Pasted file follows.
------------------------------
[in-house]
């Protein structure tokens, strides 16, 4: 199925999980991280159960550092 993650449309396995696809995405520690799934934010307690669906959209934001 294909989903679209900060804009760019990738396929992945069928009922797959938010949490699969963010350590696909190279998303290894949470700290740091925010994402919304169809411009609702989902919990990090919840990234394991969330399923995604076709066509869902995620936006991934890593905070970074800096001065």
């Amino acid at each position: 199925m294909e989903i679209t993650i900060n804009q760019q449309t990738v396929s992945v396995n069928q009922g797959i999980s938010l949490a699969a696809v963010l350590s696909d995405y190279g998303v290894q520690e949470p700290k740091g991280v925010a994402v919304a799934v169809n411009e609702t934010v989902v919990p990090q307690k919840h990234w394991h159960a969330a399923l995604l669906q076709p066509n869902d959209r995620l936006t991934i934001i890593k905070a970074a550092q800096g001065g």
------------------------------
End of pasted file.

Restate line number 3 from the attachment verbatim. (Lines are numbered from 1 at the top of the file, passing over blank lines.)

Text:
């Amino acid at each position: 199925m294909e989903i679209t993650i900060n804009q760019q449309t990738v396929s992945v396995n069928q009922g797959i999980s938010l949490a699969a696809v963010l350590s696909d995405y190279g998303v290894q520690e949470p700290k740091g991280v925010a994402v919304a799934v169809n411009e609702t934010v989902v919990p990090q307690k919840h990234w394991h159960a969330a399923l995604l669906q076709p066509n869902d959209r995620l936006t991934i934001i890593k905070a970074a550092q800096g001065g």